Last week, a report leaked of a briefing in which President Trump learned of polling by his team that showed that he trails Joe Biden in 11 states vital to his 2020 election strategy. Rather than approach the information as a valuable tool or as a moment to recalibrate strategy, Trump reportedly told his aides to deny that the internal polling existed.
When that didn’t work, Trump axed the pollsters who’d provided him with the news. According to the New York Times, Trump aides have spent the past week or so trying to determine the source of the leak. Per the codes of the current White House, this made the problem worse: “Aides violated a long-held unofficial rule of campaigns not to comment publicly on internal polling, even if the numbers leak.” Campaign manager Brad Parscale has now reportedly removed several pollsters.
Trump, a stickler for one-way loyalty, has reportedly retained two poll experts who’ve been around since at least 2016. Tony Fabrizio, a pickup by Paul Manafort who worked on some of his efforts in Ukraine, has remained with the campaign despite an incident in 2016 when the Trump campaign tried to stiff him on a $767,000 bill for his services. John McLaughlin, who did unofficial work for Trump when he flirted with a run in 2011, will stay on as well. On the cutting floor are Adam Geller, who previously worked for Chris Christie, and Michael Baselice, who worked for Arnold Schwarzenegger — two politicians the president has had public spats with. Also let go was Kellyanne Conway’s former firm. Some aides told the Times that “the president appeared to be using the episode to undermine” Conway, who now serves as White House counselor.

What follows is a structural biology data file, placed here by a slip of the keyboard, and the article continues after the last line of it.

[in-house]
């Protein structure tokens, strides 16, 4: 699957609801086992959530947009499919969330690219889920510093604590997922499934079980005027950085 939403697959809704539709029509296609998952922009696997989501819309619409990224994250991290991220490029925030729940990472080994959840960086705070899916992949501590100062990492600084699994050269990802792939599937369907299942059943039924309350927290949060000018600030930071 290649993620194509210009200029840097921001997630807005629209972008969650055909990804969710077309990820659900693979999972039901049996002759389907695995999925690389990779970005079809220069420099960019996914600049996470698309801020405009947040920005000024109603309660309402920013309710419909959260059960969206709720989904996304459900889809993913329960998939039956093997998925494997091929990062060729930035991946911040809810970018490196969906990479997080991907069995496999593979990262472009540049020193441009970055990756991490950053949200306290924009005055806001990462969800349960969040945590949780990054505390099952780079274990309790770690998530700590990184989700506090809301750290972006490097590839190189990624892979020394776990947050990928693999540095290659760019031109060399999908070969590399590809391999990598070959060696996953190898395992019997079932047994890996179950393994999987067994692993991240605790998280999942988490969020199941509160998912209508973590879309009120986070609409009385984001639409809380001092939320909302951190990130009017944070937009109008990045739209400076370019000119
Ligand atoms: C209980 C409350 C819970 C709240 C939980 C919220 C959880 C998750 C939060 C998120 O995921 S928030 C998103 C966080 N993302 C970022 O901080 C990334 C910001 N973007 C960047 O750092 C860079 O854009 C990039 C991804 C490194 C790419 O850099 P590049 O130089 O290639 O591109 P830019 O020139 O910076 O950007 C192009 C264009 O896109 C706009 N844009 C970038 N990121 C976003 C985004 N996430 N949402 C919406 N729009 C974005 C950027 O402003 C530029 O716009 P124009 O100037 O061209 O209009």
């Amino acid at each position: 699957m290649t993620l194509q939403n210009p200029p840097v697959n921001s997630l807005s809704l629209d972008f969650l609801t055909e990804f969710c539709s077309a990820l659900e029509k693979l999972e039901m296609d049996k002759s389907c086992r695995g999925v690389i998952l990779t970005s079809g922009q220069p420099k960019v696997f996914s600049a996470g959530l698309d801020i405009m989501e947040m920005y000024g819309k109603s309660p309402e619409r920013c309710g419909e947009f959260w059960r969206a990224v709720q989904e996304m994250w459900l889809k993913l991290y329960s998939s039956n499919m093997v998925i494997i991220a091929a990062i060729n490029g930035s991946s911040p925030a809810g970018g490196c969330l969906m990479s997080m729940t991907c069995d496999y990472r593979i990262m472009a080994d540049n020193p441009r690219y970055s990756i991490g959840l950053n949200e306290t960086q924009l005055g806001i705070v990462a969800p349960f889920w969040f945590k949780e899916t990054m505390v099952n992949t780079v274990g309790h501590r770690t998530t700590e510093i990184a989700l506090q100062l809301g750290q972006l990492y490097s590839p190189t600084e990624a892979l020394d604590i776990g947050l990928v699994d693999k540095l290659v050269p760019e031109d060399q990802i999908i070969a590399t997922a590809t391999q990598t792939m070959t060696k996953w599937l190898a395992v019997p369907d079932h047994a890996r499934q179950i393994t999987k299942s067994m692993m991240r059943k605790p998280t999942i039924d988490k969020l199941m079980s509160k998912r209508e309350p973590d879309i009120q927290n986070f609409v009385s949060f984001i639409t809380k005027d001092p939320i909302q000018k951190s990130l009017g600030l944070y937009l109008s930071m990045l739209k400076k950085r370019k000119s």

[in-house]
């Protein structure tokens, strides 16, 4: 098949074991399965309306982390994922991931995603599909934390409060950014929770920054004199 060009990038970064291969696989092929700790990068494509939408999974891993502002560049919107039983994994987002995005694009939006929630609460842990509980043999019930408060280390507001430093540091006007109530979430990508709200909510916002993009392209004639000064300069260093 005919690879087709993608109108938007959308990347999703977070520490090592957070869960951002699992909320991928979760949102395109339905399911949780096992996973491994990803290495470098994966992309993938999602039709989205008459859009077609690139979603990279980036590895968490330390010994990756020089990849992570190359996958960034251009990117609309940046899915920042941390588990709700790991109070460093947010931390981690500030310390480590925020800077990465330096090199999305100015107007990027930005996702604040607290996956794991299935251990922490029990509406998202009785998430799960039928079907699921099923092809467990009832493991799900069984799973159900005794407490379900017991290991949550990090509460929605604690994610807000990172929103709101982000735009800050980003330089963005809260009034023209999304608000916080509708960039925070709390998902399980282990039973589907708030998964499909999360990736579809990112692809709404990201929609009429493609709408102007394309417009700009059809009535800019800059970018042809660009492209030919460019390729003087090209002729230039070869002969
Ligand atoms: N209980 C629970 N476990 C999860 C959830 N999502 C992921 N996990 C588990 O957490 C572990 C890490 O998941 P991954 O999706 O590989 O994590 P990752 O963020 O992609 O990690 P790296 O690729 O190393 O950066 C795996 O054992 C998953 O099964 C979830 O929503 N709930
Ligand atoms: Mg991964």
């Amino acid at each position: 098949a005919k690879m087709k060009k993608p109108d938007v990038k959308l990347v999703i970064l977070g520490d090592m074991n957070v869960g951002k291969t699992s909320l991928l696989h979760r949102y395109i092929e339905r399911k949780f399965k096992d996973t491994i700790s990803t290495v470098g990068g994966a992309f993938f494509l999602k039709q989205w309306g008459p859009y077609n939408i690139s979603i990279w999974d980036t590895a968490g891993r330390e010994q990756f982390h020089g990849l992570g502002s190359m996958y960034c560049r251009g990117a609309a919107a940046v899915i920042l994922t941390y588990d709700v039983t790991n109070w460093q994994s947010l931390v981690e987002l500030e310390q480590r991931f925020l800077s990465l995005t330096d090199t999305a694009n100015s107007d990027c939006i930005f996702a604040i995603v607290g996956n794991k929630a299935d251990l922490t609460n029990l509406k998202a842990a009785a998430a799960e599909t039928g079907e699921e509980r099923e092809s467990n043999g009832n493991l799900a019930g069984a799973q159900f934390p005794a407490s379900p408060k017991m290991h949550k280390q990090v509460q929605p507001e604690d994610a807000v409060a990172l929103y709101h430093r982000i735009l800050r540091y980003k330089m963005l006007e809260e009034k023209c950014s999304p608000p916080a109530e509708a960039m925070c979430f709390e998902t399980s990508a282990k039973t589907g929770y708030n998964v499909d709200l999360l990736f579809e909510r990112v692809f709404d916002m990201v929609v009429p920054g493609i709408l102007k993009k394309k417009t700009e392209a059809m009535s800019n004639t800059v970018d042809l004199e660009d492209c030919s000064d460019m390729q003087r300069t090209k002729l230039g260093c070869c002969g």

It’s easy to see why Trump tried to dismiss the release of the information as “fake polls.” In Florida, Michigan, Pennsylvania, and Wisconsin — states vital to the president’s 2016 win and his 2020 strategy — Trump was behind Biden by double digits. Voters in Georgia, a reliably red state, favored Biden by six points. Voters in Minnesota, which Trump has targeted as an aspirational state, seem beyond reach, as he’s down 14 points.
In an immediate sense, these general polls are alarming for the president: His own team determined that his map to reelection could lead nowhere. (Also concerning for the campaign is his choice to ignore the information: General polling is essential for gauging voter interest and testing out where to invest resources.) But generals over a year out from the big day are historically worthless as a method of prediction, as FiveThirtyEight noted in 2015: “If you look at polls that tested the eventual Democratic and Republican nominees in the last two months of the year before the election, the average absolute error of the polling average is 10.6 percentage points.” To put it another way, Trump is currently trailing five Democratic candidates, according to a Fox News poll released Sunday, with a ten-point margin separating him and Biden. That’s better than four years ago, when he was trailing Hillary Clinton by 17 points.